Sometimes half-baked ideas aren’t all bad, though. And one that this movie has related to Sam is the question of the power of objects. The villains use the same masks and weapons as previous killers, and the ones belonging to Loomis seem to have some kind of power over Sam. Objects in this film have a certain power that follows from the exploration of fandom culture. The film isn’t really good about defining the philosophical stakes of the sinister aura of the enshrined killing implements. And, to be clear, I don’t mean that this is a question of plot — this is a purely symbolic point. There might be good reason the directors ignore it, if they have a general resentment toward this kind of hermeneutic reading. But I found it interesting enough that Sam starts seeing and hearing from Loomis once she finds his outfit. My use of the word “aura” is intentional here, as one possible connection is between the power of film as an art object contrasted with the costumes and knives of the various Ghostfaces have taken on the quality of an art object. After all, they’ve also become a part of one, with their facsimiles incorporated into the Stab films.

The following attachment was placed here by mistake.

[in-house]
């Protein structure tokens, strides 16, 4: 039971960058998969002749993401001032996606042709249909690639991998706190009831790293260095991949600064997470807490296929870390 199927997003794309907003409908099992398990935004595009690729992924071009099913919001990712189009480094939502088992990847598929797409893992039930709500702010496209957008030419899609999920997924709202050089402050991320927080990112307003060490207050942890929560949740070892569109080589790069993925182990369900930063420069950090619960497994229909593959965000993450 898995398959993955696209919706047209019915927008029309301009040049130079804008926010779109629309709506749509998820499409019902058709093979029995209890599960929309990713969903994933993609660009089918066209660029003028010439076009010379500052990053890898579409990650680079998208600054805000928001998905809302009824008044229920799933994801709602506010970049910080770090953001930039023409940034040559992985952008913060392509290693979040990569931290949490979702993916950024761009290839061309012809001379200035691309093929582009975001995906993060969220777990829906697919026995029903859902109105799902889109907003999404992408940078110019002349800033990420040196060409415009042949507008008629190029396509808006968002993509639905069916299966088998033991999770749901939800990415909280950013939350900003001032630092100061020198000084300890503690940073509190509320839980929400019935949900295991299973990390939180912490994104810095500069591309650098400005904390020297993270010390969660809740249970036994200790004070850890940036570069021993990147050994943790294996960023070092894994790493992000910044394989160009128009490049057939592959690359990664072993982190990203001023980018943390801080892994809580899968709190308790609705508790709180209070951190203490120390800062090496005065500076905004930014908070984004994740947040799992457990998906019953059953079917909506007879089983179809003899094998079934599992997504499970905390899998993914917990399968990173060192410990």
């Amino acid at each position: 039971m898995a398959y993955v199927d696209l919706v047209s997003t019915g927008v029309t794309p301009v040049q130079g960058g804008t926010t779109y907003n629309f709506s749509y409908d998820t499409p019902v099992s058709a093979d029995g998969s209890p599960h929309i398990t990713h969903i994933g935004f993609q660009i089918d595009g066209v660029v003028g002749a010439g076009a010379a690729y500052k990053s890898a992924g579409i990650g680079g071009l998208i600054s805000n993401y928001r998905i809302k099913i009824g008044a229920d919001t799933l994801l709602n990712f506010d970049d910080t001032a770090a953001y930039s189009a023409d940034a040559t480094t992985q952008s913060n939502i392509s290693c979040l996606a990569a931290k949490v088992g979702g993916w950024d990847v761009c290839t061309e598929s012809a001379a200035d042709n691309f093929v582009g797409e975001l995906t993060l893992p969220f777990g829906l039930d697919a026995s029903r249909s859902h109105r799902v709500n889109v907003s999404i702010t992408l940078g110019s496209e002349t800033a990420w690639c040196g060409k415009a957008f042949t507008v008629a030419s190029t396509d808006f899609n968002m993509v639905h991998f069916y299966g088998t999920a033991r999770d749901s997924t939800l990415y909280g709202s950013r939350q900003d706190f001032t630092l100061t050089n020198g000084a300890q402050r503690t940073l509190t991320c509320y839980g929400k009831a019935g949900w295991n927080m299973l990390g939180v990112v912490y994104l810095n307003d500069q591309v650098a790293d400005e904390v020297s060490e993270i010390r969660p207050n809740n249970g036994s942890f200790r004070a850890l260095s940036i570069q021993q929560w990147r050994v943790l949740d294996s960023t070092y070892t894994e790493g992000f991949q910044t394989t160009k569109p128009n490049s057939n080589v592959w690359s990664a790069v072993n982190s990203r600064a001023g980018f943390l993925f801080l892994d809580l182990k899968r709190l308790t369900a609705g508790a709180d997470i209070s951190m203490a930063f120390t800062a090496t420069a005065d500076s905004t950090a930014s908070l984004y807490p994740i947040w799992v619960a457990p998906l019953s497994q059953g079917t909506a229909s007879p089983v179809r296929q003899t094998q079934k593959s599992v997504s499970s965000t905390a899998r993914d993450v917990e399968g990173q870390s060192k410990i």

The masks are identified as authentic because of trace DNA rather than a flimsy certificate of authenticity, as is the case with the counterfeit Pulp Fiction briefcase in the “Critical Film Studies” episode of Community. Though that episode of TV deals with movie props, Scream 6 conflates props with actual pieces of evidence in crime. They are both staged together, Stab memorabilia along with the real artifacts of the film’s “real” murders.
Even if the authenticity of the Ghostface masks and weapons are not in question, the film hopes to inspire more complicated thoughts about whether or not Sam is a real killer, like her father and Scream 6’s antagonists. Appearance and reality may be one of the few truly thought provoking themes the film offers. Some of the killings in the movie are staged (in the logic of the plot — of course they are all literally staged) and the plot constantly misleads and misdirects.